"I’d like to think that I’m polarizing the way a battery is," explains Michael Lista in his introduction to Strike Anywhere, "energizing the flashlight by which you read in the dark only because it has a negative and a positive side. Collected here, under one cover, are my cathodes and my anodes."
In his self-described ‘arsons’, Lista assesses with equal fire our literary darlings (Anne Carson, Don McKay), talented veterans (Steven Heighton, David McGimpsey) and promising newcomers (Stevie Howell, Aisha Sasha John) of the poetic genre. He depicts a literary institution pathologically averse to the sustenance of a traditional repertoire and addicted to the empty calories of poetic experiments. Television, too, falls prey to his jaundiced eye, from the militant sincerity of The Bachelorette to the receptacle of American anxieties that is The Walking Dead. But beyond passing judgment on the contemporary Literary Industrial Complex, Strike Anywhere acknowledges the inherent contradiction of poetic expression—that its power lies in its uselessness—and recognizes that poets are, nonetheless, the happy few, the unacknowledged legislators of the world.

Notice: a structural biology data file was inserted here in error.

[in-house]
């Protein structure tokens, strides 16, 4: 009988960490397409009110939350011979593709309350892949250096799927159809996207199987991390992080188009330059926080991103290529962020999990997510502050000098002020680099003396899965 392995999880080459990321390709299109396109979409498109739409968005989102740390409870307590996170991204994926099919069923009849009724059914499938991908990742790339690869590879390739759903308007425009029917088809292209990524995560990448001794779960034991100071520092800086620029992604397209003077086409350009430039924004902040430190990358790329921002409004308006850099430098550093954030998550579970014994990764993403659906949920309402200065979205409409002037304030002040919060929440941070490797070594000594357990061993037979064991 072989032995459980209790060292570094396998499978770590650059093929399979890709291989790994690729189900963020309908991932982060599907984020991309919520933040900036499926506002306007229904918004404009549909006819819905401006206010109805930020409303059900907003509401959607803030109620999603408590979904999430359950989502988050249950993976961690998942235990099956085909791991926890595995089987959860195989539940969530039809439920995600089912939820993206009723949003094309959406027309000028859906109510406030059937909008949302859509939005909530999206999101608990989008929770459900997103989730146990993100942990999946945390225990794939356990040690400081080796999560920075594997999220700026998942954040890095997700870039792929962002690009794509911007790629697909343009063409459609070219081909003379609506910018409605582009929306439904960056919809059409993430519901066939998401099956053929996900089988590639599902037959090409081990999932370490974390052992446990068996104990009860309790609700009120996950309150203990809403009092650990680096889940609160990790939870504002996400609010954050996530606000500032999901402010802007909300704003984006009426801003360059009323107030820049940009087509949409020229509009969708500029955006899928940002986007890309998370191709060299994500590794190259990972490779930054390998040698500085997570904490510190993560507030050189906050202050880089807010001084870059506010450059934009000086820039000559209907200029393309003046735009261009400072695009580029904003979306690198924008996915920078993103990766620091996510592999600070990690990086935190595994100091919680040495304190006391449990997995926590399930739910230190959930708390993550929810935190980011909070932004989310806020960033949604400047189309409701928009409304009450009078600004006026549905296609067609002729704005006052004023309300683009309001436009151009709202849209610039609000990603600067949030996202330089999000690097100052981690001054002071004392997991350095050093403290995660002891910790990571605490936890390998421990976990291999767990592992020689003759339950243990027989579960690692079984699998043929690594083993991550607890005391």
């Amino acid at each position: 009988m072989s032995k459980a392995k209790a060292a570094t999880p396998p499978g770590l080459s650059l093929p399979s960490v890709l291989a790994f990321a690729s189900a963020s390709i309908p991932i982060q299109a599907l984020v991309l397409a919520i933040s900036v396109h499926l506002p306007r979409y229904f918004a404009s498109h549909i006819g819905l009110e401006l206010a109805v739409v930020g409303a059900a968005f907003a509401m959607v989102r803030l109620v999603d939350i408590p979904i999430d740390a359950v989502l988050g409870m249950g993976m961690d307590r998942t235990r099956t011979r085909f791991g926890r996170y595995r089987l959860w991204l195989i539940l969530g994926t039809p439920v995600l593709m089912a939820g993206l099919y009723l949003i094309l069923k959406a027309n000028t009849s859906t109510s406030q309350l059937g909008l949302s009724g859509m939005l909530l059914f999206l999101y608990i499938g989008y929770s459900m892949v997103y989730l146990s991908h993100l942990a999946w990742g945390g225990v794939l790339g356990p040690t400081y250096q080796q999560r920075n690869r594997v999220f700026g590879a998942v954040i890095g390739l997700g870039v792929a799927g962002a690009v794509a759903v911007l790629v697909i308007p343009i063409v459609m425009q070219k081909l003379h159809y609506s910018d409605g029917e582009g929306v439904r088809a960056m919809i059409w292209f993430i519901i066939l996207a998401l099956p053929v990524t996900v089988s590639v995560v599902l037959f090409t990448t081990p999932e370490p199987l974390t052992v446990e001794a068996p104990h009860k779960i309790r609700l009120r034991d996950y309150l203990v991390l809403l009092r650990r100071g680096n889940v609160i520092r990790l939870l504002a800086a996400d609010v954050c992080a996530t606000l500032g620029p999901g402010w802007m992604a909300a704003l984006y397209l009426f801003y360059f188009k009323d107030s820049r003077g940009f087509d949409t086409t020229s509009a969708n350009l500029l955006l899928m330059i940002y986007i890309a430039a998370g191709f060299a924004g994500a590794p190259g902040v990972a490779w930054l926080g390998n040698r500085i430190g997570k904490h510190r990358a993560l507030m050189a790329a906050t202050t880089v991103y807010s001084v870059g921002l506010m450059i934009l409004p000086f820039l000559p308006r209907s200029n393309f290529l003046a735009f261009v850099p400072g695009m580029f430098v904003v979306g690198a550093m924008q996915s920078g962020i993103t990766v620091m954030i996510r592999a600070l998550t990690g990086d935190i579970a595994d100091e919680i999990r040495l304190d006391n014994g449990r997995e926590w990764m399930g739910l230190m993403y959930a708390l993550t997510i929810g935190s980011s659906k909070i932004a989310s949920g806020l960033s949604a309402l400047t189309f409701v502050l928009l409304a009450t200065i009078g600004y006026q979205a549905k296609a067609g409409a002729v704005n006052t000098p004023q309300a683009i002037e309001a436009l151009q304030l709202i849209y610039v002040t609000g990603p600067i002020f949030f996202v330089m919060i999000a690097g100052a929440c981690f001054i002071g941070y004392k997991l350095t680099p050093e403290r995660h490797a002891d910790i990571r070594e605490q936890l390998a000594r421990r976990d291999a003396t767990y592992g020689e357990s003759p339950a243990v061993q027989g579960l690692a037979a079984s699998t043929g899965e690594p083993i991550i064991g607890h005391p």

With thoughtfulness, wit and considerable humour, Michael Lista offers a refreshingly candid take on the moral and aesthetic implications of storytelling in all its forms, from boob-tube blockbusters to the latest volume of verse.